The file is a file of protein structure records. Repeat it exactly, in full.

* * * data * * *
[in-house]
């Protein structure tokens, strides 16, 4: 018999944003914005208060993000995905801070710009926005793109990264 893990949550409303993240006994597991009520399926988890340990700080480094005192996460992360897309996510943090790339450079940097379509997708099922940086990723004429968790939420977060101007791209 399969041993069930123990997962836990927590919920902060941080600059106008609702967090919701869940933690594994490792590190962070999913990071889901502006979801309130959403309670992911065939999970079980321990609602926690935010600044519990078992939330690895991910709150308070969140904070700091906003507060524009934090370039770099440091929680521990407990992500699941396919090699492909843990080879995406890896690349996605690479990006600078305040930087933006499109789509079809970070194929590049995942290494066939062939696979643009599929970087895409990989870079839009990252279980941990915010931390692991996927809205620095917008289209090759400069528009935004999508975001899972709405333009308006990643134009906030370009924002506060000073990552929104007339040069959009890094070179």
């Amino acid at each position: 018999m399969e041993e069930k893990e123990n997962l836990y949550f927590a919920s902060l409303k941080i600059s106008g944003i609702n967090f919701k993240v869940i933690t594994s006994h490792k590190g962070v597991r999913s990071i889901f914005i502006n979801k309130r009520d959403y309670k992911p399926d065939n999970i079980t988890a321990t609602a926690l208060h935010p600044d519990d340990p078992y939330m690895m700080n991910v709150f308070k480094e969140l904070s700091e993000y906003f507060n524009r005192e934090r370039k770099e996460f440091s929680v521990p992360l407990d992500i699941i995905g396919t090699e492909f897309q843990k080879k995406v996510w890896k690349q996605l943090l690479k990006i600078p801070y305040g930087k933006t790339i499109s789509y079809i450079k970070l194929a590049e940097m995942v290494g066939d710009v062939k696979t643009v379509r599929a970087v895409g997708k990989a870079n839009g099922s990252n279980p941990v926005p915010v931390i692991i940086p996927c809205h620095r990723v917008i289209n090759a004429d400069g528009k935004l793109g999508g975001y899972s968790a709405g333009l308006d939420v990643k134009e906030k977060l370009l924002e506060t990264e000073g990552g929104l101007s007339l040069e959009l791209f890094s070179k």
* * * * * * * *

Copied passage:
[in-house]
């Protein structure tokens, strides 16, 4: 018999944003914005208060993000995905801070710009926005793109990264 893990949550409303993240006994597991009520399926988890340990700080480094005192996460992360897309996510943090790339450079940097379509997708099922940086990723004429968790939420977060101007791209 399969041993069930123990997962836990927590919920902060941080600059106008609702967090919701869940933690594994490792590190962070999913990071889901502006979801309130959403309670992911065939999970079980321990609602926690935010600044519990078992939330690895991910709150308070969140904070700091906003507060524009934090370039770099440091929680521990407990992500699941396919090699492909843990080879995406890896690349996605690479990006600078305040930087933006499109789509079809970070194929590049995942290494066939062939696979643009599929970087895409990989870079839009990252279980941990915010931390692991996927809205620095917008289209090759400069528009935004999508975001899972709405333009308006990643134009906030370009924002506060000073990552929104007339040069959009890094070179």
């Amino acid at each position: 018999m399969e041993e069930k893990e123990n997962l836990y949550f927590a919920s902060l409303k941080i600059s106008g944003i609702n967090f919701k993240v869940i933690t594994s006994h490792k590190g962070v597991r999913s990071i889901f914005i502006n979801k309130r009520d959403y309670k992911p399926d065939n999970i079980t988890a321990t609602a926690l208060h935010p600044d519990d340990p078992y939330m690895m700080n991910v709150f308070k480094e969140l904070s700091e993000y906003f507060n524009r005192e934090r370039k770099e996460f440091s929680v521990p992360l407990d992500i699941i995905g396919t090699e492909f897309q843990k080879k995406v996510w890896k690349q996605l943090l690479k990006i600078p801070y305040g930087k933006t790339i499109s789509y079809i450079k970070l194929a590049e940097m995942v290494g066939d710009v062939k696979t643009v379509r599929a970087v895409g997708k990989a870079n839009g099922s990252n279980p941990v926005p915010v931390i692991i940086p996927c809205h620095r990723v917008i289209n090759a004429d400069g528009k935004l793109g999508g975001y899972s968790a709405g333009l308006d939420v990643k134009e906030k977060l370009l924002e506060t990264e000073g990552g929104l101007s007339l040069e959009l791209f890094s070179k």